Worshipers of an enormous silver fire which burst from the ground in a battle between a demon lord and human paladin named Tira Miron, assisted by a couatl. The Silver Flame is currently located in the enormous cathedral of Flamekeep, which also serves as the theocratic capital of Thrane. The head of the church is the Keeper of the Flame, a child with the ability to communicate with it.
- A Child Shall Lead Them: The current Keeper of the Flame, eleven-year-old Jaela Daran
- The Atoner: There are many members who feel the Lycanthrope Purge went too far.
- Barrier Maiden: The Keeper of the Flame, as well as the Voice of the Flame (Tira Miron herself) who occasionally speaks to its worshippers.
- Church Militant: Thrane managed to match the magical and martial firepower of the other nations during the Last War largely on the strength of it's clerics and paladins.
- Corrupt Church: The Council of Cardinals
- Crystal Dragon Jesus: A pretty obvious expy of the Roman Catholic Church, with the Silver Flame being a stand-in for the Force.
- Demon Slaying: One of their specialties.
- Evil Counterpart: The Shadow in the Flame, the voice of its sealed demon, which has its own worshippers and even its own more powerful version of the Keeper of the Flame (who is currently imprisoned in Dreadhold).
- Fantastic Racism: The church is historically suspicious of shifters due to The Purge, though many members are apologetic about the whole thing. As a result, shifters who worship the Flame tend to be unusually devout in order to prove themselves.
- Field Power Effect: The Keeper of the Flame gains a massive power boost while within Flamekeep. Jaela is an 18th-level cleric inside (possibly the only 18th-level cleric in the world), but only a 3rd-level cleric outside.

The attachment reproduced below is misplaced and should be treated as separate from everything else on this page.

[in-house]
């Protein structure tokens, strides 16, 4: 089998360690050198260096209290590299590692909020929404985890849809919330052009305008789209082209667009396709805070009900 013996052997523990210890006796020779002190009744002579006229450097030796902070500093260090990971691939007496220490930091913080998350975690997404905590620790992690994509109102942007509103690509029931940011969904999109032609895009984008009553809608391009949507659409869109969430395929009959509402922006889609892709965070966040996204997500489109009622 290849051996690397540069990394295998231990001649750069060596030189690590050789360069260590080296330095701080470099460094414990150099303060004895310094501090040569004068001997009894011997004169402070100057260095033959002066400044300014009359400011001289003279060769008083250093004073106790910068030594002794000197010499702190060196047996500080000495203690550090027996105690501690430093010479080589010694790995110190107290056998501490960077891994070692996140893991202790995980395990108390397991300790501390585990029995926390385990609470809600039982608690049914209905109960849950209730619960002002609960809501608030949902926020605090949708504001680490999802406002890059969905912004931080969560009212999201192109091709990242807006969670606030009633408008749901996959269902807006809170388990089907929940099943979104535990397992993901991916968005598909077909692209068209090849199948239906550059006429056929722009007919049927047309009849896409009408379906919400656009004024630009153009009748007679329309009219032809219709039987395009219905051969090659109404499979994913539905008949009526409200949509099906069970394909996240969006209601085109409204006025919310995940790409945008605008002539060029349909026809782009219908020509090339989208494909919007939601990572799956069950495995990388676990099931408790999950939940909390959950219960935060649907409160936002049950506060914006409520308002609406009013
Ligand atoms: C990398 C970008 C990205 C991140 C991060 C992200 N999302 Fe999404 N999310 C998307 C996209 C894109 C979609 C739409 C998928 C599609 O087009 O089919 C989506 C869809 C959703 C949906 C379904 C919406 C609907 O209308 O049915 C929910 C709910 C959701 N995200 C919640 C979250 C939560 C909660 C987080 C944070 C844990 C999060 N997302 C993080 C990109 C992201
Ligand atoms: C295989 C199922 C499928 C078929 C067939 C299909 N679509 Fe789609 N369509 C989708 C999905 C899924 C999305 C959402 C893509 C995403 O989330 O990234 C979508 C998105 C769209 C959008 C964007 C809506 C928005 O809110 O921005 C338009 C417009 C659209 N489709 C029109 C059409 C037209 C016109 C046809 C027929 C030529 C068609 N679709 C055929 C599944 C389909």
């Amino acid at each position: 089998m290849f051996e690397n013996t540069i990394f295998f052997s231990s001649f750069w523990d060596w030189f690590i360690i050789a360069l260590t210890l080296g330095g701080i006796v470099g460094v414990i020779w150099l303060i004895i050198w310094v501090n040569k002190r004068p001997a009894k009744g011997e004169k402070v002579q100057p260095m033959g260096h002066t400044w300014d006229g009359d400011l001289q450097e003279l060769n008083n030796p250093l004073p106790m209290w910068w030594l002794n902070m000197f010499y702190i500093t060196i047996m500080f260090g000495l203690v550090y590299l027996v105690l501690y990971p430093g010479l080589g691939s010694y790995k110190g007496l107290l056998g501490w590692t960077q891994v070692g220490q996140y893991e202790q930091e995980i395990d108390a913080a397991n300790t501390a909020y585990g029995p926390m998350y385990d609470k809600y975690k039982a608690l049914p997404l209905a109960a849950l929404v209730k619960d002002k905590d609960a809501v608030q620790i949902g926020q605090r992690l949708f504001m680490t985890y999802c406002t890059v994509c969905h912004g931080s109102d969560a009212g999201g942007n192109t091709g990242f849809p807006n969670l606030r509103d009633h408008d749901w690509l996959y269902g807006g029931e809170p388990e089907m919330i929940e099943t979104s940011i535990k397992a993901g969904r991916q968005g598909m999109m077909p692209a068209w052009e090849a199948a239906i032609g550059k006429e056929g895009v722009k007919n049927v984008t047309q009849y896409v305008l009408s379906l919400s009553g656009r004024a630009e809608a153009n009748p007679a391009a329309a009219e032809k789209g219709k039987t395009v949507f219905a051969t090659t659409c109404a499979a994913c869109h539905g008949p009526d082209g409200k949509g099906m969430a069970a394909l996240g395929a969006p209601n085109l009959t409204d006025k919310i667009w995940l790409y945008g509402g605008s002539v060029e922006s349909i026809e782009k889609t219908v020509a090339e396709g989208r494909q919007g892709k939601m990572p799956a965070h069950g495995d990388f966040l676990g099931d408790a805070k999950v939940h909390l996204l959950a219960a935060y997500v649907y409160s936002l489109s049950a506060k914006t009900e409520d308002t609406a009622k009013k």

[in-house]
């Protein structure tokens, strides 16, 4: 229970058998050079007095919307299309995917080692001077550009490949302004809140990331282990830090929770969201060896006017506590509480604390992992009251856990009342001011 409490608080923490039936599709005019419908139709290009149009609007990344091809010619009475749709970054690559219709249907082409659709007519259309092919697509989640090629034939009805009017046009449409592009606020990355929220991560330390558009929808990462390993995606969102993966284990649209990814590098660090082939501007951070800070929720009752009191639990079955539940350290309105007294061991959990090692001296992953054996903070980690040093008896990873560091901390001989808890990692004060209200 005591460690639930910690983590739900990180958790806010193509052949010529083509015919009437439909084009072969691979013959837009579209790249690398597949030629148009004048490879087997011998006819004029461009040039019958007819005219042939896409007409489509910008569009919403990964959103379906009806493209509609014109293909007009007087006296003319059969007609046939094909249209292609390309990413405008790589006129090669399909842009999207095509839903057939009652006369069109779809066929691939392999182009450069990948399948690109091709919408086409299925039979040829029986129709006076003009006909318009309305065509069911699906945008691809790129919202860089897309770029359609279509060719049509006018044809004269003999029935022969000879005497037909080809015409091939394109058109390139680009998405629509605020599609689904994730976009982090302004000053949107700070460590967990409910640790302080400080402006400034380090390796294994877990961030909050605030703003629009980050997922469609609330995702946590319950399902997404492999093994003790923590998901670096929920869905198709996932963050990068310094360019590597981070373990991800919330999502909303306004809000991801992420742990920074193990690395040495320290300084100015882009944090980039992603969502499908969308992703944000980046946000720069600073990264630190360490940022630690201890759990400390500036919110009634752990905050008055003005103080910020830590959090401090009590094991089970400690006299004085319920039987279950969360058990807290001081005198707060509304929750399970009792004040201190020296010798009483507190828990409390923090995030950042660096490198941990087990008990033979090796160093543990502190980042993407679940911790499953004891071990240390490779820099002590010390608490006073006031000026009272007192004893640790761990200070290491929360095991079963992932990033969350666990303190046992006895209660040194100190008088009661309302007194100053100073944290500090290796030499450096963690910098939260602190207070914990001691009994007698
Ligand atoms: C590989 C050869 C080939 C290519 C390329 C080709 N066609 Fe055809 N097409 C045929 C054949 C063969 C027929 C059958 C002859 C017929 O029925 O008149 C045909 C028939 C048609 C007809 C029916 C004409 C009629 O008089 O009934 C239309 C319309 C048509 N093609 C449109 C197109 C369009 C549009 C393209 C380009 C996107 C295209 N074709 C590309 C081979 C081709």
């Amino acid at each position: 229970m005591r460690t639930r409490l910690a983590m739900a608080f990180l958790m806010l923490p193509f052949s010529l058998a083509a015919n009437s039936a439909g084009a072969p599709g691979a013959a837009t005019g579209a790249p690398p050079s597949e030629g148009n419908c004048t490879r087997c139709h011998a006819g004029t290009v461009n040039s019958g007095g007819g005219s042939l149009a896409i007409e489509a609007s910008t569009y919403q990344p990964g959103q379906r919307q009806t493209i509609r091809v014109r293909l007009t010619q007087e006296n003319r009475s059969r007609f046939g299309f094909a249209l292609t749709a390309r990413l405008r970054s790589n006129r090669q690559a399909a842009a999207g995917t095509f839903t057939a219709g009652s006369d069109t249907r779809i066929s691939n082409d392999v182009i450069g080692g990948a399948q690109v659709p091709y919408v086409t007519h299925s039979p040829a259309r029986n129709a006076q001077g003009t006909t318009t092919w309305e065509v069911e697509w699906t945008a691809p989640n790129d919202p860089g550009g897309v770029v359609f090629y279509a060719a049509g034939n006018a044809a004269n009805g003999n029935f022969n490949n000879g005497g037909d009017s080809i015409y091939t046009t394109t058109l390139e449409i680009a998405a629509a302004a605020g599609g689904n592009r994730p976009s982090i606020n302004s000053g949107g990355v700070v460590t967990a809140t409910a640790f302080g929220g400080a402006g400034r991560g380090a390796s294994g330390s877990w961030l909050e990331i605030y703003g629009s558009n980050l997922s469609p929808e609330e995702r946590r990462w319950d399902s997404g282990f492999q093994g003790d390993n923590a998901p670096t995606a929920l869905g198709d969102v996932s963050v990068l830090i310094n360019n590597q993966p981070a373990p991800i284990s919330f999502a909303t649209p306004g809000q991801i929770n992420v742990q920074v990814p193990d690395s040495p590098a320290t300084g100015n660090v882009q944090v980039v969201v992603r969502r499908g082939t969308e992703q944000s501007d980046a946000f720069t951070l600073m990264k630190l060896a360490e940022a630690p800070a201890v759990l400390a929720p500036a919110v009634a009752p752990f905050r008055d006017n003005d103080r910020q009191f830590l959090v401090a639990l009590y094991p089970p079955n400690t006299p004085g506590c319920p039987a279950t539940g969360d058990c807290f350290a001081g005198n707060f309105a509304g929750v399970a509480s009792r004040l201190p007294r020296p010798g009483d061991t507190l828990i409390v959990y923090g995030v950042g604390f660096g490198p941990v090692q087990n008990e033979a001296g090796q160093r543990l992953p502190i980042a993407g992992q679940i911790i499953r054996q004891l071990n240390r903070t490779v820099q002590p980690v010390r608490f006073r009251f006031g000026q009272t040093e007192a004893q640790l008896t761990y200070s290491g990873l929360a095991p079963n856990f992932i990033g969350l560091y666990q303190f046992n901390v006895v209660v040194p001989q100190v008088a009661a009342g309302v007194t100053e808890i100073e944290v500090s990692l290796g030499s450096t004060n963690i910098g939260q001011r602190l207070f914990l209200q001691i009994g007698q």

- Hollywood Exorcism: Worshippers have access to the unique "Exorcist of the Silver Flame" Prestige Class.
- Knight Templar: The religion most prone to lapse into this.
- Lawful Good
- Light Is Not Good: In addition to Tira, the demon (who is evil) and the coautl (who is theoretically good, but not human) can speak through the Flame and grant powers to worshippers. Exactly how much control they have is left up to the Game Master. Sadly, he's also the raksha overlord of Xenophobia, so it's really hard to tell who's corrupted and who's not.
- Noble Savage: The Ghaash'kala tribe of the Demon Wastes, who independently worship the Silver Flame under the name of "Kalok Shash, the binding flame". Interestingly, they have been worshiping it for a lot longer than the people of Thrane.
- Physical Religion: The Silver Flame manifests in the city of Flamekeep on the spot where Tira Miron and the unnamed couatl bound the demon that threatened the region. The great temple of the faith and the surrounding city grew up around this holy site.
- Playing with Fire: Some members of the church actually have fire-based powers.
- Sealed Evil in a Can: The Silver Flame was originally created by the couatls sacrificing themselves to imprison the rakshasa rajahs, ending the Age of Demons.
- Sealed Evil in a Duel: How the manifestation of the Flame in Flamekeep came to be.
- Skunk Stripe: Jaela Daran, as a sign of her connection to the Flame.
- The Thranish Inquisition/Witch Hunt: The Purge, in which warriors of the church exterminated most of Eberron's lycanthropes and many misblamed shifters.
- The Purge itself was not entirely a bad idea and was prompted by a genuine threat - with Eberron's twelve moons, that's a full moon every couple of days. So every couple of days, just about every afflicted lycanthrope (the ones who can't control their changes or what they do while changed) in the world is going on a rampage. It also addresses the moral implications of lycanthropy changing a character's alignment as part of the justification for the purge-the Church of the Silver Flame places a lot of emphasis on the sanctity of the soul, so they fear that lycanthropy changes that.